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How to Retire the Cheapskate Way: The Ultimate Cheapskate's Guide to a Better, Earlier, Happier Retirement
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How to Retire the Cheapskate Way: The Ultimate Cheapskate's Guide to a Better, Earlier, Happier Retirement

3.60  ·  Rating details ·  640 ratings  ·  116 reviews
Unlike most retirement planning and lifestyle books that focus on investing – or at the other end of the spectrum, on how to get the senior discount on a Grand Slam Breakfast at Denny’s –  this new book from Jeff Yeager, America’s favorite cheapskate,  makes the compelling case that you can have a joyous, worry-free retirement by merely spending smart and focusing on what ...more
Paperback, 320 pages
Published January 1st 2013 by Crown Business (first published December 26th 2012)
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Nov 04, 2013 rated it really liked it
I never read these retirement guides word for word since I have a retired spouse and am close to retirement myself and think I have a good handle on what works, but I always glean some nugget of good information from each one I skim. I would heartily recommend this, though, to anyone who hasn't boned up on their retirement plans or money strategy. It's also good for those who can't follow the advice from many retirement counselors who recommend one have at least one million dollars socked away, ...more
Timothy Stobbs
A good read for some ideas on living simply but I found some of his advice unhelpful. For example he generally ignored investing other than to save focus on capital preservation which has its own risks. I liked the people profiles in the book just because they showed some very low cost lifestyles.
Neens Bea
May 19, 2020 rated it really liked it  ·  review of another edition
Shelves: non-fiction, 2020
Very well read and full of good tips and amusing stories. I skipped the chapters that were only relevant for Americans (and the ‘final’ chapter).
Nov 04, 2013 rated it liked it
The best parts of this book are the profiles of "cheapskates" (a positive term, as defined in this book) where you get to hear about how real people have been living using the values and techniques described in this book.

The author's style is humorous and generally entertaining while still clear and concise enough to make this an easy read.

Having said all of that, this book isn't particularly novel and I came away feeling like I hadn't really learned much. It was enjoyable, but not substantial.
Oct 02, 2018 rated it really liked it
I think I’ll put this one in more of the “Inspiration” pile rather than the “information” pile. Fun to read.
Dec 15, 2013 rated it liked it  ·  review of another edition
Shelves: listened
How to Retire the Cheapskate Way by Jeff Yeager.

Reread January 2016.
This isn't the normal financial/retirement how-to book. It goes beyond giving up lattes and is the polar opposite of the "Rich Dad" philosophy. I'll be honest I wish I had had this book available when I was younger but I don't know if I would have listened either. At least not the first time. :) Back then, 50 seemed sooo far away it didn't even seem real.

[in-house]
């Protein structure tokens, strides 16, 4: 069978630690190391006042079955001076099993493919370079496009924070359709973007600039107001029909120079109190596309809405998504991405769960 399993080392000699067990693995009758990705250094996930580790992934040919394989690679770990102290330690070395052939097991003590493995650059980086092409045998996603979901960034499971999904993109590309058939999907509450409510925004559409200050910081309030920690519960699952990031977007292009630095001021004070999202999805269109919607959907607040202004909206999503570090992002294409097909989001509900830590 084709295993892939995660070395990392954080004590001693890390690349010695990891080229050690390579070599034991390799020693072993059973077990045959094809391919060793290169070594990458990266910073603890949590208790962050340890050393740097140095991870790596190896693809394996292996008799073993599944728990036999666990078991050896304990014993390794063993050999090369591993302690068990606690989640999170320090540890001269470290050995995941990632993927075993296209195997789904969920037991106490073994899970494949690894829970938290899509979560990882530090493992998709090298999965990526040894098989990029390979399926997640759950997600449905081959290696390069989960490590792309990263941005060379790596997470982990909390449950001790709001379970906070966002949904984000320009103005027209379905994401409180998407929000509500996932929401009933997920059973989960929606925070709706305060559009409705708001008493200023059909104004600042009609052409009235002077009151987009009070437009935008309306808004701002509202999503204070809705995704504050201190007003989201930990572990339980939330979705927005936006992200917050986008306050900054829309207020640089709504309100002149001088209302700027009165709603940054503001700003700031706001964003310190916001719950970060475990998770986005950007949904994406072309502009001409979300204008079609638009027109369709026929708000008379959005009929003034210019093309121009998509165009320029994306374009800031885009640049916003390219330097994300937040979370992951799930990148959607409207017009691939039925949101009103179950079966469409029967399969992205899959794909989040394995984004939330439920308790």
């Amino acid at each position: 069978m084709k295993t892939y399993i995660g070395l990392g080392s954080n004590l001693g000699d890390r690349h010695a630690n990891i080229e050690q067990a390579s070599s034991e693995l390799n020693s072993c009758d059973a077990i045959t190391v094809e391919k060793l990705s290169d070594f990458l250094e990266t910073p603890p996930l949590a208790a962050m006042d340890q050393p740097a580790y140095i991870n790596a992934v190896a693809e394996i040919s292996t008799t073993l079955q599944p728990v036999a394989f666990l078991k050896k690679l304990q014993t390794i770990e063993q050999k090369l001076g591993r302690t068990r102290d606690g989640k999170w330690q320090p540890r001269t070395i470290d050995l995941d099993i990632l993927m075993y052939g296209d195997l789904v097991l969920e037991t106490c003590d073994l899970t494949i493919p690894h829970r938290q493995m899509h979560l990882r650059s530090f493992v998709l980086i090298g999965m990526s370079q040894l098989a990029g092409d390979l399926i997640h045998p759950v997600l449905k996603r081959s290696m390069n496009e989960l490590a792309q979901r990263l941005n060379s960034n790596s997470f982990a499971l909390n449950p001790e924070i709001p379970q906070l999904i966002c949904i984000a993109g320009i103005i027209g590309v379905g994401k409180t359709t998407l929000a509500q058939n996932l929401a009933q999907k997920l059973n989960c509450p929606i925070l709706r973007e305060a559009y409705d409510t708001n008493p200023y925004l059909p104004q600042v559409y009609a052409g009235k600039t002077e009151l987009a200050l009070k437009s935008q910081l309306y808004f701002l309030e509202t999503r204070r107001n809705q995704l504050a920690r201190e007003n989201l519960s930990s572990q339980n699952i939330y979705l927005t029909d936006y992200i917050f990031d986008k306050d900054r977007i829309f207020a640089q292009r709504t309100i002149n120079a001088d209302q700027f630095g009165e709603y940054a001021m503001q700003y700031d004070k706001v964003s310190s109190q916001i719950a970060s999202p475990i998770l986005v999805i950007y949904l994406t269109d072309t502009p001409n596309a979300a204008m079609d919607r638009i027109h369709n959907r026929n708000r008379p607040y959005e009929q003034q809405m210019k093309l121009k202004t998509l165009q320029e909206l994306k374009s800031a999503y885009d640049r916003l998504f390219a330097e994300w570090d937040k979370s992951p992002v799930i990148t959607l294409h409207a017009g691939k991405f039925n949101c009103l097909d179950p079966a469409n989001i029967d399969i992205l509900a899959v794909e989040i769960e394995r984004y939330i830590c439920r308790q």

"How to Retire the Cheapskate Way" is about deciding as soon a
Marathon County Public Library
A person would not expect a nonfiction book about retirement to be a real page-turner, but the author's writing style in this one keeps you engaged chapter after chapter. A good example is a direct quote from A Word From the Author: "The following book is what I call "colorized nonfiction". That means it's basically true, with the exception of any character, passages, people, places, events dialogue, and other stuff that I made up or embellished for the sole purpose of trying to keep you, the re ...more
Nona Thomas
Jun 15, 2013 rated it liked it
Reading the book “How To Retire The Cheapskate Way” I always laugh and smile when I read books like this. I am a baby boomer raised by depression era parents. I laugh because Jeff Yeager’s suggestions on saving money were adopted years ago by my parents. We called it living Po’ not Poor but Po’. Anyone who is poor in this county or grew up poor knows everything in this book and more. Shopping at thrift stores, hand-me-downs, home cooked meals, bag lunches, riding on public transportation, family ...more
Mar 07, 2018 rated it liked it
Basic advise for the person just starting on their financial freedom journey. I call the advise basic because it advises you to get out of debt, be frugal, and invest your money, but there are not a lot of details on how to go about it.

It could be good for a beginner because a surprising number of people haven't even gotten far enough to make the above three items goals for themselves.

I've read Jeff Yeager before and while he was amusing in his frugality advise, his jokes in this book fall fla
Rayfes Mondal
Jan 06, 2018 rated it really liked it
Great message that how much you spend in retirement is as important or more than how much you've saved. And that it isn't about suffering and living like a poor person before or after. A lot of specific ideas about things to do that don't cost a lot but are rewarding. "Selfish" employment is an option as well. When you're just looking for a little extra money you can be choosy about what you do. The book alternates chapters between advice and personal stories.

I'm disappointed that healthcare cos
Margaret Lozano
Apr 21, 2019 rated it really liked it
Simple and straightforward advice conveyed in a down-to-earth, dad humor manner that will be off-putting to some. I do think the generation he’s writing for is pretty much retired already, but any boomers who are still getting things sorted may find it useful.

Much of the lifestyle guidance presented here is ubiquitous in the FI/FIRE community (hipsters balk at the word “cheapskate): focus on spending less, growing your skill set, and don’t waste money - and your one precious life - on things yo
Mount Prospect Public Library
Although I am not close to retirement age...and have never wanted to be a cheapskate, this book was just what I needed. After reading it, I feel more in control of my money and have a better understanding of what makes me truly happy--which turns out to be free! ~Heather